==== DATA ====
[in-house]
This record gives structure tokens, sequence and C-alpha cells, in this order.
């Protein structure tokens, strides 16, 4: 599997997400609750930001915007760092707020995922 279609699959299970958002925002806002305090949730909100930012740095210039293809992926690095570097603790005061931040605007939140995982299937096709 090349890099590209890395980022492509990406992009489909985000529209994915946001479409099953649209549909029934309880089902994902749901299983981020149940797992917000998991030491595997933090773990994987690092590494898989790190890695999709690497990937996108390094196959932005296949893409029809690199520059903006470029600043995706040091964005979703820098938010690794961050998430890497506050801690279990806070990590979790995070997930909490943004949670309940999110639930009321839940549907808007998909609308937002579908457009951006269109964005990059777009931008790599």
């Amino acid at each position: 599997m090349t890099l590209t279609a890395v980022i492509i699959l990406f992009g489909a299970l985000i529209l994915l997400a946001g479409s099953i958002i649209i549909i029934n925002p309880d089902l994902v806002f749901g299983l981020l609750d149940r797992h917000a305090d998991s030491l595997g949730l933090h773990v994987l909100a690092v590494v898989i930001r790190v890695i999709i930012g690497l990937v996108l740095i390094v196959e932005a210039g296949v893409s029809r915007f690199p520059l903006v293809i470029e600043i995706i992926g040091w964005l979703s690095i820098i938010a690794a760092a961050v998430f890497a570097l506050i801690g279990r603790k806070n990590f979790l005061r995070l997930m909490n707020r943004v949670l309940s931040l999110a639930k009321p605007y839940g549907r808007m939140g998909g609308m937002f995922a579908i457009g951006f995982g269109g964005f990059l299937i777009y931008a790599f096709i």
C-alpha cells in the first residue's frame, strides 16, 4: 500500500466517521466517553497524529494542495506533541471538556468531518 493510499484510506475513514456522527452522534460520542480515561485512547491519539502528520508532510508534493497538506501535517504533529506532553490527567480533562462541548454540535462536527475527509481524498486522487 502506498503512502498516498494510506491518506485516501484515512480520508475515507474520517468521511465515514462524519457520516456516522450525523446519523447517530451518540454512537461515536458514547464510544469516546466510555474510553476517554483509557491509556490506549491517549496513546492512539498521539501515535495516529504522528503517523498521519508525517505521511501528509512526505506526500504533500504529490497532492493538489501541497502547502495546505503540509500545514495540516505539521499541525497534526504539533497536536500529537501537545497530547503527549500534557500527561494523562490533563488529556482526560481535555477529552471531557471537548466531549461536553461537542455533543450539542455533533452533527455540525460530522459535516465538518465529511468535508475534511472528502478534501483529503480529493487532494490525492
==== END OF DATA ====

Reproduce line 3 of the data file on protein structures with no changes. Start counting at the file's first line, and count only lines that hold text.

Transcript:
């Protein structure tokens, strides 16, 4: 599997997400609750930001915007760092707020995922 279609699959299970958002925002806002305090949730909100930012740095210039293809992926690095570097603790005061931040605007939140995982299937096709 090349890099590209890395980022492509990406992009489909985000529209994915946001479409099953649209549909029934309880089902994902749901299983981020149940797992917000998991030491595997933090773990994987690092590494898989790190890695999709690497990937996108390094196959932005296949893409029809690199520059903006470029600043995706040091964005979703820098938010690794961050998430890497506050801690279990806070990590979790995070997930909490943004949670309940999110639930009321839940549907808007998909609308937002579908457009951006269109964005990059777009931008790599």